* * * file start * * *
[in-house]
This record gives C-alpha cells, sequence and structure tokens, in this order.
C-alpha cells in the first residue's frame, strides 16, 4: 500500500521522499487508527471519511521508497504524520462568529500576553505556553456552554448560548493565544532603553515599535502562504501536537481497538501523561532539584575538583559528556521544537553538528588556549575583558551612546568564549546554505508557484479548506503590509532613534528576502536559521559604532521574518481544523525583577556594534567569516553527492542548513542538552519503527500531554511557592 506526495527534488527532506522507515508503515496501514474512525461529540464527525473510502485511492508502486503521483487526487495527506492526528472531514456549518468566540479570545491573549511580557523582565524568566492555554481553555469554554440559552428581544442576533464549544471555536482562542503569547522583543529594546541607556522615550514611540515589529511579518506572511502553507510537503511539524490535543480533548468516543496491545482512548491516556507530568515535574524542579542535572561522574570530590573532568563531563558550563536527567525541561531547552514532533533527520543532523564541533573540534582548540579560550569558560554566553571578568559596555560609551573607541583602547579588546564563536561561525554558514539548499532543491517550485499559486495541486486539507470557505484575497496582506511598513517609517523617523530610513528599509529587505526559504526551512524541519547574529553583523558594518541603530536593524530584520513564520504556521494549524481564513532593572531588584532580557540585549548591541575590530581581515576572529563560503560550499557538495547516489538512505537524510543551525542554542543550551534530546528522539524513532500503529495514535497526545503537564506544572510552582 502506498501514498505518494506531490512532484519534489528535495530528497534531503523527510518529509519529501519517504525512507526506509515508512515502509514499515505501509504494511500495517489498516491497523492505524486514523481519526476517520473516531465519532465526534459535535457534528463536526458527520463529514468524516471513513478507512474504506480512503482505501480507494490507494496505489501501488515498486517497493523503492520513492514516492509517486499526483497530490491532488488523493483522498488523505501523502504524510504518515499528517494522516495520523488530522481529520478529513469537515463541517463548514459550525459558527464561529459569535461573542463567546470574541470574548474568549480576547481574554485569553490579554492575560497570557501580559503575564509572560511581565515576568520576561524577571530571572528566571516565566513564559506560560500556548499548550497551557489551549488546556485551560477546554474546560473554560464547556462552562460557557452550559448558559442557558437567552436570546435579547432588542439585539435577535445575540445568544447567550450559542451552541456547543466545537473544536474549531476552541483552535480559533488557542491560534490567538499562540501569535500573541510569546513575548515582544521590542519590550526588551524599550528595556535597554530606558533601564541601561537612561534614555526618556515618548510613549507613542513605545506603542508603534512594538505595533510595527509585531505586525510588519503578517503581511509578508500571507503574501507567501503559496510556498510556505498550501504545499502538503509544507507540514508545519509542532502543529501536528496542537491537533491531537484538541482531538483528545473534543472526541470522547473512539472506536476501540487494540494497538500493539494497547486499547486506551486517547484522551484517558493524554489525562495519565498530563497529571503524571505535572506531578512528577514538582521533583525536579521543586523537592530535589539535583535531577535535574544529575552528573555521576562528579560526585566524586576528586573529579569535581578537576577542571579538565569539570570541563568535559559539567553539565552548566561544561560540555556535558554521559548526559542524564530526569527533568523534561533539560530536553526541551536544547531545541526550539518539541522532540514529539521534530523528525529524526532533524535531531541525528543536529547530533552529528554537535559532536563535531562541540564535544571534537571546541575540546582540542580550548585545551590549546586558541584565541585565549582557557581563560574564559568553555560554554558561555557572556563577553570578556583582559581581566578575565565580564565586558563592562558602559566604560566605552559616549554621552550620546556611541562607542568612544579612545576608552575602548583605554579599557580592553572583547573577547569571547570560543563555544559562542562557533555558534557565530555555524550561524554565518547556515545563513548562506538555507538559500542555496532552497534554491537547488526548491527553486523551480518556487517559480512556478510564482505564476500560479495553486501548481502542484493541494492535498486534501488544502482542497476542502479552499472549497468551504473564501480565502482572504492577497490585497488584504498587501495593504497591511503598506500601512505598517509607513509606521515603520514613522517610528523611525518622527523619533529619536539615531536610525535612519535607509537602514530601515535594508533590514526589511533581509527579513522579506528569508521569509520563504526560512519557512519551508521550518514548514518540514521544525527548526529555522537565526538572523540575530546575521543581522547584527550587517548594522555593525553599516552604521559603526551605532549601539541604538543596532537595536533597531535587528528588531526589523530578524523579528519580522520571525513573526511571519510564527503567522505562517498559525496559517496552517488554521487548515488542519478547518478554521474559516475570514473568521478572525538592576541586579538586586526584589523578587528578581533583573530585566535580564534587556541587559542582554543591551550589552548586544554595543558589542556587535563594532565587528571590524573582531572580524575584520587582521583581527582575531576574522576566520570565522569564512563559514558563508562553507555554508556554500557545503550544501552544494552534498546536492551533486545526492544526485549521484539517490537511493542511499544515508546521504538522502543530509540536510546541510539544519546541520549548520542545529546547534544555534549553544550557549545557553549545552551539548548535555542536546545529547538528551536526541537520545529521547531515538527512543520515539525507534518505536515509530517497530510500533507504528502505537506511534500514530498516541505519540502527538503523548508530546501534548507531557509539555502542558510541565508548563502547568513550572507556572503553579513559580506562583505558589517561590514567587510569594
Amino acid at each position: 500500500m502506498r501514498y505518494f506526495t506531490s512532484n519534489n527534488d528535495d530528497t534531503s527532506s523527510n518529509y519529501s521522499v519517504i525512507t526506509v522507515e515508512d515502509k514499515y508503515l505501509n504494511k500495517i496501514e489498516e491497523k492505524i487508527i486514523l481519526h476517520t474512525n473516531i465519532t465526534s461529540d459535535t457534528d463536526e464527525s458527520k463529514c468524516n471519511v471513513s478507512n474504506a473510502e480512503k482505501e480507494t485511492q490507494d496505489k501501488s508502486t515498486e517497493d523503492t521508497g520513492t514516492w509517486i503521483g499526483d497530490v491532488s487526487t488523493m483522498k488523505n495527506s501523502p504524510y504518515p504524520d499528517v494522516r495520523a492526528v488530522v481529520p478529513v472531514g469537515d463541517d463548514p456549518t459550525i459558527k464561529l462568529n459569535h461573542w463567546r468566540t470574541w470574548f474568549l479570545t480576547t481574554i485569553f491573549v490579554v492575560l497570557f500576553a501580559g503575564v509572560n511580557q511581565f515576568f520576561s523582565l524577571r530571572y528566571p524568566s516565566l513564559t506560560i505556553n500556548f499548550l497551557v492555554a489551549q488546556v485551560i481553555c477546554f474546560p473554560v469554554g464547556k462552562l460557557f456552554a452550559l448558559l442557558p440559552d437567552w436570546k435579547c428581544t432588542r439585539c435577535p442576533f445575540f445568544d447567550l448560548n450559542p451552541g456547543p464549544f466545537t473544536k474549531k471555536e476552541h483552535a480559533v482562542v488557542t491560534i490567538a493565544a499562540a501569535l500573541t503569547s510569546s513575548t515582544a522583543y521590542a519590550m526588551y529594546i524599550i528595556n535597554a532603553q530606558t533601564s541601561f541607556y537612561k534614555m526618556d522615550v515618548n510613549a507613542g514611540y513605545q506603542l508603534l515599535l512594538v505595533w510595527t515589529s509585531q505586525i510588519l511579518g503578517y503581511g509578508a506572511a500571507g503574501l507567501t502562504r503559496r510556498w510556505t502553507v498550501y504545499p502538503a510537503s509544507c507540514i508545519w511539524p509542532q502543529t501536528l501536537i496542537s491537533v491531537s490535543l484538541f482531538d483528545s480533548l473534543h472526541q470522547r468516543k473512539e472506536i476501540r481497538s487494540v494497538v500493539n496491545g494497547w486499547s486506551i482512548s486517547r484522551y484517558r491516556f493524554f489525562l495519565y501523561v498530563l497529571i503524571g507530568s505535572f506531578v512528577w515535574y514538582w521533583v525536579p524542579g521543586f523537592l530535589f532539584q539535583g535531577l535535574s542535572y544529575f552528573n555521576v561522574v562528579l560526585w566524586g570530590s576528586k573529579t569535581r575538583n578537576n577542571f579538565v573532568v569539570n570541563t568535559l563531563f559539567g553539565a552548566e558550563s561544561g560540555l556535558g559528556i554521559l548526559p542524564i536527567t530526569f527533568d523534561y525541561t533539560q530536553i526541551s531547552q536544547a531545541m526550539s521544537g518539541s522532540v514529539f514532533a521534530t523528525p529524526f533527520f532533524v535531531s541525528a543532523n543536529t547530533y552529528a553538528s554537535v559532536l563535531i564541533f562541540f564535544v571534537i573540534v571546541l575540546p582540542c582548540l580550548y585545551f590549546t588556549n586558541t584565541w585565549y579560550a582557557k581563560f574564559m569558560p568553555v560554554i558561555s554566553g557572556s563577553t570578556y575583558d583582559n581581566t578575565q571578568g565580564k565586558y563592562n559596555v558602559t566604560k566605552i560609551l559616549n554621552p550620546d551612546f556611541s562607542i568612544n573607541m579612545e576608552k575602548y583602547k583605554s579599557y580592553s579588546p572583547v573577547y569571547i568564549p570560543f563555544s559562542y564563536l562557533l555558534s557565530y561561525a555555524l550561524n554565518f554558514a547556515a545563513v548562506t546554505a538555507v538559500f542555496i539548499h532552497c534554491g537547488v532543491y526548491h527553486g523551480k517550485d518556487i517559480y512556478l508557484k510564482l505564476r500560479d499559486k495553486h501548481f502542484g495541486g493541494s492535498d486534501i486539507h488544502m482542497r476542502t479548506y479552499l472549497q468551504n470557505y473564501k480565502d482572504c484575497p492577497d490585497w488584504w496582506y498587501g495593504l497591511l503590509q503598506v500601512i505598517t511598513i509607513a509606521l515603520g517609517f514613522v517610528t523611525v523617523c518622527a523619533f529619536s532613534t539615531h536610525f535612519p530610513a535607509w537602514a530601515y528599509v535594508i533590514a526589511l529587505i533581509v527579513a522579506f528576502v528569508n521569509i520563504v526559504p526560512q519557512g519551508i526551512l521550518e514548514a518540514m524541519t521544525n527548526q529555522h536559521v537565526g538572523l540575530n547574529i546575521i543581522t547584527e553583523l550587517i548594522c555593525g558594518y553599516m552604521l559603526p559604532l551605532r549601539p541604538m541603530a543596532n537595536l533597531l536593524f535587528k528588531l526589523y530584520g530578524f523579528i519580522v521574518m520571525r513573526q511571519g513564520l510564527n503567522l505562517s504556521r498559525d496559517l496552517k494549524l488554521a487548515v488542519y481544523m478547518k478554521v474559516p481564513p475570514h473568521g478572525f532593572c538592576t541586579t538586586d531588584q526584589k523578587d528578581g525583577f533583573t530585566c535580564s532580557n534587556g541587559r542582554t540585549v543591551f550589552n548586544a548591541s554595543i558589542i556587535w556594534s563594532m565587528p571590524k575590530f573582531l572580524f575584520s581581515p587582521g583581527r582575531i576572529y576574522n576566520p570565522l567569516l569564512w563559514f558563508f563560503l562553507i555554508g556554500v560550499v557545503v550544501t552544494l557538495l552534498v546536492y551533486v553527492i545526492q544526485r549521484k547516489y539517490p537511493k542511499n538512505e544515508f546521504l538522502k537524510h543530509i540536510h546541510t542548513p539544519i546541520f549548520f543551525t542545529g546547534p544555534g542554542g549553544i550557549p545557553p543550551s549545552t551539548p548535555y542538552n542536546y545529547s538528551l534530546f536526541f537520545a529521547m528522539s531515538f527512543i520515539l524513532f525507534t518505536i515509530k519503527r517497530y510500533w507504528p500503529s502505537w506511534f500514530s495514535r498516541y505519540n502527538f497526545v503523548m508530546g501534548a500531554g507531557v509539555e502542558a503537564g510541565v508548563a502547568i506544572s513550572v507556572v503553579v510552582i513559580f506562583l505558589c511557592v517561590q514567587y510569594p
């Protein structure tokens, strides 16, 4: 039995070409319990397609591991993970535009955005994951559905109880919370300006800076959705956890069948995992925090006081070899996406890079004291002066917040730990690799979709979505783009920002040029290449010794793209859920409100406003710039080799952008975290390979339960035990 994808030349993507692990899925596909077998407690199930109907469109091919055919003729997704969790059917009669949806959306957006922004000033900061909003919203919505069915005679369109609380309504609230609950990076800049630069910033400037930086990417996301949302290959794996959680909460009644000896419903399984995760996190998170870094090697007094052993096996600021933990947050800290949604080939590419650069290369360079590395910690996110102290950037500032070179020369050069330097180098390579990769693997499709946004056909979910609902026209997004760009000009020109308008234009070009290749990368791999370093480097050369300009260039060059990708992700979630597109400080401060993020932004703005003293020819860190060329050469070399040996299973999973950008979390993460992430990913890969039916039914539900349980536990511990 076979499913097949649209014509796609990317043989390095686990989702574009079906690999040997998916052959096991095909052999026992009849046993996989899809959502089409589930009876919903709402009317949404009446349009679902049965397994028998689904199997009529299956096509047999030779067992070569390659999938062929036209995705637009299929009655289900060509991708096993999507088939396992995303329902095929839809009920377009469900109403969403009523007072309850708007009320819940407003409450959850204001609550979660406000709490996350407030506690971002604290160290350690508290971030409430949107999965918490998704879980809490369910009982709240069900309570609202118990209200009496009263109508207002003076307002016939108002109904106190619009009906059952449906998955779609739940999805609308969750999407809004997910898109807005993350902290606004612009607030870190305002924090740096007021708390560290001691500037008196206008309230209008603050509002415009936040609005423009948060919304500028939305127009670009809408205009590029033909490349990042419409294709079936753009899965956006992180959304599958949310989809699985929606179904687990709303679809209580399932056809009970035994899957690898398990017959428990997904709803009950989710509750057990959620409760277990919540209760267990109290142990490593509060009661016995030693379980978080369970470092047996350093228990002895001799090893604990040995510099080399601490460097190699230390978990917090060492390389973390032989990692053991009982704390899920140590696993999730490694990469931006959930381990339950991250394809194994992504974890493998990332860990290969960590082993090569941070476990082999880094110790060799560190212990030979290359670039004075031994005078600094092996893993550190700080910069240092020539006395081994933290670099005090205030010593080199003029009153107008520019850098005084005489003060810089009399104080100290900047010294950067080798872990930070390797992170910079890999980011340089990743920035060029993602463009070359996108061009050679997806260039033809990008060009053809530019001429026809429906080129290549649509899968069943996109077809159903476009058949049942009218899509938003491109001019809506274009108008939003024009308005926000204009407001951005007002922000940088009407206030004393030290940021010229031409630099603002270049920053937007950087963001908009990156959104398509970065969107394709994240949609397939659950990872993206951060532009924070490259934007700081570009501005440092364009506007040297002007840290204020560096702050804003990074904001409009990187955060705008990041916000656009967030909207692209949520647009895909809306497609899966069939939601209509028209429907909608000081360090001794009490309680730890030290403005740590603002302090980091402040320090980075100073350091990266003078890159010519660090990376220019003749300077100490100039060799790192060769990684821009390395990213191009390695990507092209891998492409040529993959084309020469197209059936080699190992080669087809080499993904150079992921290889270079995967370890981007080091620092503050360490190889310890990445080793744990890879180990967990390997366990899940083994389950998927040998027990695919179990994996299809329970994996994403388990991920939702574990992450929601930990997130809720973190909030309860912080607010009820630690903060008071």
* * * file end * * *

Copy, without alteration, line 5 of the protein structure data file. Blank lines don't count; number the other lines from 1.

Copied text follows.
């Protein structure tokens, strides 16, 4: 039995070409319990397609591991993970535009955005994951559905109880919370300006800076959705956890069948995992925090006081070899996406890079004291002066917040730990690799979709979505783009920002040029290449010794793209859920409100406003710039080799952008975290390979339960035990 994808030349993507692990899925596909077998407690199930109907469109091919055919003729997704969790059917009669949806959306957006922004000033900061909003919203919505069915005679369109609380309504609230609950990076800049630069910033400037930086990417996301949302290959794996959680909460009644000896419903399984995760996190998170870094090697007094052993096996600021933990947050800290949604080939590419650069290369360079590395910690996110102290950037500032070179020369050069330097180098390579990769693997499709946004056909979910609902026209997004760009000009020109308008234009070009290749990368791999370093480097050369300009260039060059990708992700979630597109400080401060993020932004703005003293020819860190060329050469070399040996299973999973950008979390993460992430990913890969039916039914539900349980536990511990 076979499913097949649209014509796609990317043989390095686990989702574009079906690999040997998916052959096991095909052999026992009849046993996989899809959502089409589930009876919903709402009317949404009446349009679902049965397994028998689904199997009529299956096509047999030779067992070569390659999938062929036209995705637009299929009655289900060509991708096993999507088939396992995303329902095929839809009920377009469900109403969403009523007072309850708007009320819940407003409450959850204001609550979660406000709490996350407030506690971002604290160290350690508290971030409430949107999965918490998704879980809490369910009982709240069900309570609202118990209200009496009263109508207002003076307002016939108002109904106190619009009906059952449906998955779609739940999805609308969750999407809004997910898109807005993350902290606004612009607030870190305002924090740096007021708390560290001691500037008196206008309230209008603050509002415009936040609005423009948060919304500028939305127009670009809408205009590029033909490349990042419409294709079936753009899965956006992180959304599958949310989809699985929606179904687990709303679809209580399932056809009970035994899957690898398990017959428990997904709803009950989710509750057990959620409760277990919540209760267990109290142990490593509060009661016995030693379980978080369970470092047996350093228990002895001799090893604990040995510099080399601490460097190699230390978990917090060492390389973390032989990692053991009982704390899920140590696993999730490694990469931006959930381990339950991250394809194994992504974890493998990332860990290969960590082993090569941070476990082999880094110790060799560190212990030979290359670039004075031994005078600094092996893993550190700080910069240092020539006395081994933290670099005090205030010593080199003029009153107008520019850098005084005489003060810089009399104080100290900047010294950067080798872990930070390797992170910079890999980011340089990743920035060029993602463009070359996108061009050679997806260039033809990008060009053809530019001429026809429906080129290549649509899968069943996109077809159903476009058949049942009218899509938003491109001019809506274009108008939003024009308005926000204009407001951005007002922000940088009407206030004393030290940021010229031409630099603002270049920053937007950087963001908009990156959104398509970065969107394709994240949609397939659950990872993206951060532009924070490259934007700081570009501005440092364009506007040297002007840290204020560096702050804003990074904001409009990187955060705008990041916000656009967030909207692209949520647009895909809306497609899966069939939601209509028209429907909608000081360090001794009490309680730890030290403005740590603002302090980091402040320090980075100073350091990266003078890159010519660090990376220019003749300077100490100039060799790192060769990684821009390395990213191009390695990507092209891998492409040529993959084309020469197209059936080699190992080669087809080499993904150079992921290889270079995967370890981007080091620092503050360490190889310890990445080793744990890879180990967990390997366990899940083994389950998927040998027990695919179990994996299809329970994996994403388990991920939702574990992450929601930990997130809720973190909030309860912080607010009820630690903060008071």